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The TFCO model was established by Patricia Chamberlain and colleagues in 1983. TFCO is:

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To facilitate adherence to the treatment model, TFC Consultants, Inc., works with communities to identify issues that are likely to affect their ability to successfully implement the TFCO model.

The implementation process includes:

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TFC is committed to keeping sites, prospective sites, and the general public aware of the most current information regarding TFCO and supporting current implementation efforts.

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 Blueprints Certified:  Meeting the highest standards of evidence

through independent review by the nation’s top scientists


                 EPIC_effective_practice_web(EPIC) is an evidence-based online platform which was launched in 2013.  EPIC aims to provide information about policies, programmes or practices that can help children and their families meet the challenges that exist in the current economic climate in Europe.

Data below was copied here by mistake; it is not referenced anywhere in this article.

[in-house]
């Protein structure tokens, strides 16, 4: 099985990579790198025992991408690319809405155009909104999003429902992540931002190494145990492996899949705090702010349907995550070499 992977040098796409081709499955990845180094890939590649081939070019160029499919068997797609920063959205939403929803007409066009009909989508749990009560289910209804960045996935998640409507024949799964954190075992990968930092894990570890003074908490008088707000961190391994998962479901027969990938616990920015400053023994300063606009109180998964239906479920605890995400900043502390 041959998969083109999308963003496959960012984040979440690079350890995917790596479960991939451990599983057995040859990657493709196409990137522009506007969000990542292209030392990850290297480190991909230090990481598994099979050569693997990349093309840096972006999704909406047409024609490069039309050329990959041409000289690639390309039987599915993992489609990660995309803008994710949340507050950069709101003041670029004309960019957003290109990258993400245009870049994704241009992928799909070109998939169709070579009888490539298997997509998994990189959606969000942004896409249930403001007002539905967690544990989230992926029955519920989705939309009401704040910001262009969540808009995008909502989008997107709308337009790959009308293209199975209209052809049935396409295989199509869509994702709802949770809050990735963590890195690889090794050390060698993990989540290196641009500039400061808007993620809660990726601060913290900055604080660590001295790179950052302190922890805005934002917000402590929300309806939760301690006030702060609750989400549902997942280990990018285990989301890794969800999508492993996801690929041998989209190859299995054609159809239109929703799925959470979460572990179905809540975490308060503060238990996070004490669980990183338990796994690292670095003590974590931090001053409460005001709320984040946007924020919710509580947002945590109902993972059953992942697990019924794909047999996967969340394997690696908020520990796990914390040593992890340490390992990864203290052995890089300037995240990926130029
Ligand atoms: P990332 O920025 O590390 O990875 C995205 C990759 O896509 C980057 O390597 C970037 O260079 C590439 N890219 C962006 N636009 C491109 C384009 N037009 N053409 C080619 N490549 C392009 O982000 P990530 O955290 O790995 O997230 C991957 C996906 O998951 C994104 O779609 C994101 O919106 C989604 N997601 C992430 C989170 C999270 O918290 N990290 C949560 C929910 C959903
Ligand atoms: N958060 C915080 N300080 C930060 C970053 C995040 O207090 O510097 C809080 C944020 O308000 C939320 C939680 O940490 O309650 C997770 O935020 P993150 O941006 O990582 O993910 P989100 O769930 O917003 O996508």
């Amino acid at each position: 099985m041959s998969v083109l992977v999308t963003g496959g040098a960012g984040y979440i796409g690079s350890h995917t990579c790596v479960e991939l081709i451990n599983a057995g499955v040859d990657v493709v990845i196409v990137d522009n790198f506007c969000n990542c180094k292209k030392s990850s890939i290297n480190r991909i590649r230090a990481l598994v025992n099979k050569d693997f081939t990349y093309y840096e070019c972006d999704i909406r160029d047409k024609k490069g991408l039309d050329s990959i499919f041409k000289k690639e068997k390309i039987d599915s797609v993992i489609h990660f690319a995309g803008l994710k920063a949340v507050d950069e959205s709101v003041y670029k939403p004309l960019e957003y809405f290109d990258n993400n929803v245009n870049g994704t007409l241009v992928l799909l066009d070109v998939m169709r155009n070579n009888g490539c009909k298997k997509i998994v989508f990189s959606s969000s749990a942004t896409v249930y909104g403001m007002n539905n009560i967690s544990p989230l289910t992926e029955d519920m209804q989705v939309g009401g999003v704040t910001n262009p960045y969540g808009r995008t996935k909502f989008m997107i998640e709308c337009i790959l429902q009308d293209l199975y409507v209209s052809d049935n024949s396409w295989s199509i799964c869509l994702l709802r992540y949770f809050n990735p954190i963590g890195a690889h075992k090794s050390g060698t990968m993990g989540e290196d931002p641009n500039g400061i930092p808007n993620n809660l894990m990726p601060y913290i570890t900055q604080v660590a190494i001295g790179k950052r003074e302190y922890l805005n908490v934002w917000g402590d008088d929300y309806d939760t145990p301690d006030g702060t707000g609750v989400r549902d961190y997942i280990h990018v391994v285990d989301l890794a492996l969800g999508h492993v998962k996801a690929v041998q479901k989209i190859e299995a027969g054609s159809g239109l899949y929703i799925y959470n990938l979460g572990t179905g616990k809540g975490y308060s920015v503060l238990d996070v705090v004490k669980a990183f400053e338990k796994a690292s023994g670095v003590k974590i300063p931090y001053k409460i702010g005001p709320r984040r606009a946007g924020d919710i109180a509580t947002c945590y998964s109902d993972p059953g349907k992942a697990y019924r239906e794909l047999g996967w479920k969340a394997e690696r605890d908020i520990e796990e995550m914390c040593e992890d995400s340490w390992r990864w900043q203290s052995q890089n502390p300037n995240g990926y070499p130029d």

Overview: The “Moving the Needle” Initiative


A central goal of U.S. evidence-based policy reform is to focus government and philanthropic funding on social programs and practices (“interventions”) that have credible evidence of meaningful positive effects on people’s lives. The imperative for doing so is clear: Most social interventions are found not to produce the hoped-for effects when rigorously evaluated – a pattern that occurs not just in social spending but in other fields, such as medicine and business. Thus, without a strong focus on evidence-based interventions, it is hard to see how social spending can successfully address poverty, educational failure, violence, drug abuse, and other critical U.S. problems.
Fortunately, there are some social interventions that have been rigorously shown to improve important life outcomes. While relatively few in number, their strong evidence of sizable effects suggests that, if expanded, they offer a path to meaningful progress that spending-as-usual cannot.
LJAF’s Moving the Needle initiative seeks to spur expanded implementation of such interventions in order to make significant headway against U.S. social problems. Specifically, the initiative is designed to encourage state or local jurisdictions, or other entities, to:

  1. Adopt social interventions shown in well-conducted randomized controlled trials (RCTs) to produce large, sustained effects on important life outcomes (see the Request for Proposals for the list of eligible interventions); 
  2. Implement these interventions on a sizable scale with close adherence to their key features; and 

  3.  Determine, through a replication RCT, whether the large effects found in prior research are successfully reproduced so as to move the needle on important social problems.

In last year’s funding cycle, LJAF made grants totaling $6.8 million under this initiative and funded all submissions that met the criteria in the Request for Proposals.


Laura and John Arnold Foundation launches $15 million competition to use evidence-based programs to “move the needle” on major social problems